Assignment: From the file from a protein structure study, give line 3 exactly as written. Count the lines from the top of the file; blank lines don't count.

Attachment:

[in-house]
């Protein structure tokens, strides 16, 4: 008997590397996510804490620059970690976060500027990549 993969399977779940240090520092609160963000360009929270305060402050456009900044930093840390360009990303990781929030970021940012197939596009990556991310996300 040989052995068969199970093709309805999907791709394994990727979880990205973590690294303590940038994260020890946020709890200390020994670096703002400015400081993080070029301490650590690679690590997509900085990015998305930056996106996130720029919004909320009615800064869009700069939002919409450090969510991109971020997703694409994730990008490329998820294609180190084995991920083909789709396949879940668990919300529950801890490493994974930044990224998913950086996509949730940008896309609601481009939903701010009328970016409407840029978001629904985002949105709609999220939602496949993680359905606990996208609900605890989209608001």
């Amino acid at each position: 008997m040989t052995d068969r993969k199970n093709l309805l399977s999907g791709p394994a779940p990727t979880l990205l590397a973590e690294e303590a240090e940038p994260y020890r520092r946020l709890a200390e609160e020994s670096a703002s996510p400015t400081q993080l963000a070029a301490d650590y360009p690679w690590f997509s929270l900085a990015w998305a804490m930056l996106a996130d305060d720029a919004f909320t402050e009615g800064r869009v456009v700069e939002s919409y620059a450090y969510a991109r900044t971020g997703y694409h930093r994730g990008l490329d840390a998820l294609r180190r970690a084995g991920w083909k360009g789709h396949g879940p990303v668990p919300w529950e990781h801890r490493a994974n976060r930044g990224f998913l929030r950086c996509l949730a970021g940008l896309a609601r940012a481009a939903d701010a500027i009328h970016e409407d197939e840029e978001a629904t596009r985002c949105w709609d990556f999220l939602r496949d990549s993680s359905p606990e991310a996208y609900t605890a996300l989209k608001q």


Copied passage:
């Amino acid at each position: 008997m040989t052995d068969r993969k199970n093709l309805l399977s999907g791709p394994a779940p990727t979880l990205l590397a973590e690294e303590a240090e940038p994260y020890r520092r946020l709890a200390e609160e020994s670096a703002s996510p400015t400081q993080l963000a070029a301490d650590y360009p690679w690590f997509s929270l900085a990015w998305a804490m930056l996106a996130d305060d720029a919004f909320t402050e009615g800064r869009v456009v700069e939002s919409y620059a450090y969510a991109r900044t971020g997703y694409h930093r994730g990008l490329d840390a998820l294609r180190r970690a084995g991920w083909k360009g789709h396949g879940p990303v668990p919300w529950e990781h801890r490493a994974n976060r930044g990224f998913l929030r950086c996509l949730a970021g940008l896309a609601r940012a481009a939903d701010a500027i009328h970016e409407d197939e840029e978001a629904t596009r985002c949105w709609d990556f999220l939602r496949d990549s993680s359905p606990e991310a996208y609900t605890a996300l989209k608001q």